The Fox Theater - Oakland
In the midst of their 25th anniversary year, The String Cheese Incident took a wise approach at arranging a hefty year of touring. Playing mini runs and hitting some of their storied spots without the strains of a nineteen-city summer or fall tour. For Cheese, the last few years have clarified to the band and fans something collectively; there’s nothing better than building momentum together. The era of sporadic SCI shows augmented by side projects of the member’s different directions is over.
Few iconic bands who have been a group for fifty years truly play with the vigor and focus of their heyday. Not that there’s anything erroneous regarding nostalgia, but for the seminal group King Crimson there’s historically been little looking back. Denying the moniker of progressive rock (reasonably so, as they predate the subgenre) the group’s core founding member Robert Fripp (guitars, keyboards, mellotron) generally led a charge towards new material every tour and an evolving methodology on arrangements.
On the last Tuesday night in May, Little Feat continued their triumphant 50th anniversary tour in Oakland at the storied Fox Theater. Time-honored members Bill Payne (piano, keys, synth), Paul Barrere (guitars), Kenny Gradney (bass), Sam Clayton (percussion), and Fred Tackett (guitars, mandolin, trumpet) were joined by Gabe Ford (drums) and very special guests Midnight Ramble Horns (Steve Bernstein, Erik Lawrence, Jay Collins,) for a night of career-spanning classics.
The city of Oakland has an extensive pedigree of rappers to begin their career within its borders. From E-40 to Del the Funky Homosapien, the East Bay has long since held their rap community to nothing but the highest of standards. For Oakland native G-Eazy, his first show home since releasing his latest album was deeply personal, and an experience he repeatedly told the audience was the best night of his life.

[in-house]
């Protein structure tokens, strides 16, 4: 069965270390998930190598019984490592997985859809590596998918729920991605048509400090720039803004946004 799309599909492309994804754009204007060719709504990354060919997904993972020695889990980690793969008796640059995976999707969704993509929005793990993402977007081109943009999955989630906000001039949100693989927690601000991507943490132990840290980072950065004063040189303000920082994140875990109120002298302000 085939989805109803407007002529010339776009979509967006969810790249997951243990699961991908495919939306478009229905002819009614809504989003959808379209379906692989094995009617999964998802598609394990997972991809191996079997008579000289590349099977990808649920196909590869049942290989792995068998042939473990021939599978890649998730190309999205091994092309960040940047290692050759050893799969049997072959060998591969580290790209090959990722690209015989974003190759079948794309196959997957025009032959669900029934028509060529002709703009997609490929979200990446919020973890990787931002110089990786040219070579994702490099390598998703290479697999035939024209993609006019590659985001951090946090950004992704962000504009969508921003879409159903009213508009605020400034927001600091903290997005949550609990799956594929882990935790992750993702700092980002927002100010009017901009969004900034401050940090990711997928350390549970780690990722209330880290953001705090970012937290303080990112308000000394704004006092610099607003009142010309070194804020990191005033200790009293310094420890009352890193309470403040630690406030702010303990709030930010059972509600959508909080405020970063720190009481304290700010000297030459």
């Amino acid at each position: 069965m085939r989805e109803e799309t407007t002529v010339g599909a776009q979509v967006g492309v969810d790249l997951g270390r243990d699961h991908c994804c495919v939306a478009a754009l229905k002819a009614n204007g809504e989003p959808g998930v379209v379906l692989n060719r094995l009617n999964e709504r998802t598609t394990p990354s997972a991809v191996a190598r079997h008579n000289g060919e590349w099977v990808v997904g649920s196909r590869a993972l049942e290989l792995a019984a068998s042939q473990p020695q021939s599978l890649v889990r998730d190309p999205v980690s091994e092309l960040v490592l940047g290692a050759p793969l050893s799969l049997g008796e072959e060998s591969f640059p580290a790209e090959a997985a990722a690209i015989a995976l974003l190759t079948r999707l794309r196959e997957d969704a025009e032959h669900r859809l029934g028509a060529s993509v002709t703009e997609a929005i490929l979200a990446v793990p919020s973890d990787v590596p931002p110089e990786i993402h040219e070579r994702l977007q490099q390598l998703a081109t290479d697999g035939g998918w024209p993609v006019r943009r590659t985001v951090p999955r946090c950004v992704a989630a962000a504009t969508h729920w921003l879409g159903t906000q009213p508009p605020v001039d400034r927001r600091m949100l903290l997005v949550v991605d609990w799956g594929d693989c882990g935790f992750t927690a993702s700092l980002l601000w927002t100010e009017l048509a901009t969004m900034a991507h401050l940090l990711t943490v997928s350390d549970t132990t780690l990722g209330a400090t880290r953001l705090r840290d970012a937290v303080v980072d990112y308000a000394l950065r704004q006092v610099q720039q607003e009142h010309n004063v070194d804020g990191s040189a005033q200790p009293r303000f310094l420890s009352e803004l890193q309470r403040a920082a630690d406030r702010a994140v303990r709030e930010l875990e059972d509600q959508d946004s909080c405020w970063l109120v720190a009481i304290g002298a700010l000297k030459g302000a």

We see live music not to hear the same music we can easily hear at home, but to experience something we otherwise never could. Whether that difference is an artist’s speech, surrounding ourselves with the energy of a positive crowd, or hearing a unique rendition of a song that has never been recorded in a studio, live music gives us something our headphones just can’t, and hometown shows always have a way of giving us just a little bit more. Saturday, February 3rd Stick Figure performed to a sold-out crowd at Oaklan
While many acts from the progressive rock era of the 1970s still perform, none play with the precision, conviction, and authority of King Crimson. A Bold statement you say? Without bringing other specific acts into a debate, it all boils down to the devotion and continued creative drive of founding visionary Robert Fripp.
Bob Weir was quite literally born and bred in music. The adopted son of loving parents Frederic Utter and Eleanor Cramer Weir, his identity would deepen and develop in his youth. Though his parents did their best (Mama Tried) Weir’s nature was rebellious and questioning. His dyslexia didn’t help matters. In his teens, Weir was shipped off from his birthplace of San Francisco to Fountain Valley School in Colorado Springs, Colorado where hopes were that he would straighten out.